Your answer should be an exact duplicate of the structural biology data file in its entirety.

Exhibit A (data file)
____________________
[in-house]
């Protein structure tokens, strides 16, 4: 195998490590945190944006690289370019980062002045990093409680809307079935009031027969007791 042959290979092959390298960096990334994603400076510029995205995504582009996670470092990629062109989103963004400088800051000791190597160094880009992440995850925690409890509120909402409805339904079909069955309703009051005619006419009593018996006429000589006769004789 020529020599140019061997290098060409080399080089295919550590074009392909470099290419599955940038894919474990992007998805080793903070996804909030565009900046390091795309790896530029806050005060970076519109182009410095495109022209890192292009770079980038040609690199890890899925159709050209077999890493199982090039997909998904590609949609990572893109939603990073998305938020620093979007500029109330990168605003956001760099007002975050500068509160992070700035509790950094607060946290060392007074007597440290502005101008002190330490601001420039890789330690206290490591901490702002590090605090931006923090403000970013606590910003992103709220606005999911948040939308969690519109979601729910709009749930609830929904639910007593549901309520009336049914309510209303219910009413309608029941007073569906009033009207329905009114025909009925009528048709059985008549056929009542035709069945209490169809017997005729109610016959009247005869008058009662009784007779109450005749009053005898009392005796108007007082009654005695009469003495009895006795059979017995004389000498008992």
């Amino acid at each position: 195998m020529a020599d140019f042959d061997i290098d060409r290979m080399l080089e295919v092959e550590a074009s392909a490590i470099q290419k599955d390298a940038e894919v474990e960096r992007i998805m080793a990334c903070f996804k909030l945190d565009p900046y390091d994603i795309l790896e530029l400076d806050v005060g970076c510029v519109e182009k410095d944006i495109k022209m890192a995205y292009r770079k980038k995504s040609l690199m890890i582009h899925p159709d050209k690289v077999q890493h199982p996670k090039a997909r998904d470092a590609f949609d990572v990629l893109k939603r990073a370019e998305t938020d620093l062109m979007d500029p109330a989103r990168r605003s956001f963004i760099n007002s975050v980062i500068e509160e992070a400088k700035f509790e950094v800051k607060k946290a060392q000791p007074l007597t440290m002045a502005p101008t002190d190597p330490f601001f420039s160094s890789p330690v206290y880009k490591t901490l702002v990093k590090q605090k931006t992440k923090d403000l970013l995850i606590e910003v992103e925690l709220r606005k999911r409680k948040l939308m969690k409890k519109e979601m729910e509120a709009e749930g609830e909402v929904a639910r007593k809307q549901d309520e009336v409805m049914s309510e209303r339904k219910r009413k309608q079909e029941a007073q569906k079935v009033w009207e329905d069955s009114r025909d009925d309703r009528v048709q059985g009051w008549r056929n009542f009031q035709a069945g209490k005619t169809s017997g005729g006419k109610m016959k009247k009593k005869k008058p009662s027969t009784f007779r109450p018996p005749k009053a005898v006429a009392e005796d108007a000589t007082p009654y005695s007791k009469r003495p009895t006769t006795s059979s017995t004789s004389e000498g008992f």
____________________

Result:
[in-house]
């Protein structure tokens, strides 16, 4: 195998490590945190944006690289370019980062002045990093409680809307079935009031027969007791 042959290979092959390298960096990334994603400076510029995205995504582009996670470092990629062109989103963004400088800051000791190597160094880009992440995850925690409890509120909402409805339904079909069955309703009051005619006419009593018996006429000589006769004789 020529020599140019061997290098060409080399080089295919550590074009392909470099290419599955940038894919474990992007998805080793903070996804909030565009900046390091795309790896530029806050005060970076519109182009410095495109022209890192292009770079980038040609690199890890899925159709050209077999890493199982090039997909998904590609949609990572893109939603990073998305938020620093979007500029109330990168605003956001760099007002975050500068509160992070700035509790950094607060946290060392007074007597440290502005101008002190330490601001420039890789330690206290490591901490702002590090605090931006923090403000970013606590910003992103709220606005999911948040939308969690519109979601729910709009749930609830929904639910007593549901309520009336049914309510209303219910009413309608029941007073569906009033009207329905009114025909009925009528048709059985008549056929009542035709069945209490169809017997005729109610016959009247005869008058009662009784007779109450005749009053005898009392005796108007007082009654005695009469003495009895006795059979017995004389000498008992």
């Amino acid at each position: 195998m020529a020599d140019f042959d061997i290098d060409r290979m080399l080089e295919v092959e550590a074009s392909a490590i470099q290419k599955d390298a940038e894919v474990e960096r992007i998805m080793a990334c903070f996804k909030l945190d565009p900046y390091d994603i795309l790896e530029l400076d806050v005060g970076c510029v519109e182009k410095d944006i495109k022209m890192a995205y292009r770079k980038k995504s040609l690199m890890i582009h899925p159709d050209k690289v077999q890493h199982p996670k090039a997909r998904d470092a590609f949609d990572v990629l893109k939603r990073a370019e998305t938020d620093l062109m979007d500029p109330a989103r990168r605003s956001f963004i760099n007002s975050v980062i500068e509160e992070a400088k700035f509790e950094v800051k607060k946290a060392q000791p007074l007597t440290m002045a502005p101008t002190d190597p330490f601001f420039s160094s890789p330690v206290y880009k490591t901490l702002v990093k590090q605090k931006t992440k923090d403000l970013l995850i606590e910003v992103e925690l709220r606005k999911r409680k948040l939308m969690k409890k519109e979601m729910e509120a709009e749930g609830e909402v929904a639910r007593k809307q549901d309520e009336v409805m049914s309510e209303r339904k219910r009413k309608q079909e029941a007073q569906k079935v009033w009207e329905d069955s009114r025909d009925d309703r009528v048709q059985g009051w008549r056929n009542f009031q035709a069945g209490k005619t169809s017997g005729g006419k109610m016959k009247k009593k005869k008058p009662s027969t009784f007779r109450p018996p005749k009053a005898v006429a009392e005796d108007a000589t007082p009654y005695s007791k009469r003495p009895t006769t006795s059979s017995t004789s004389e000498g008992f």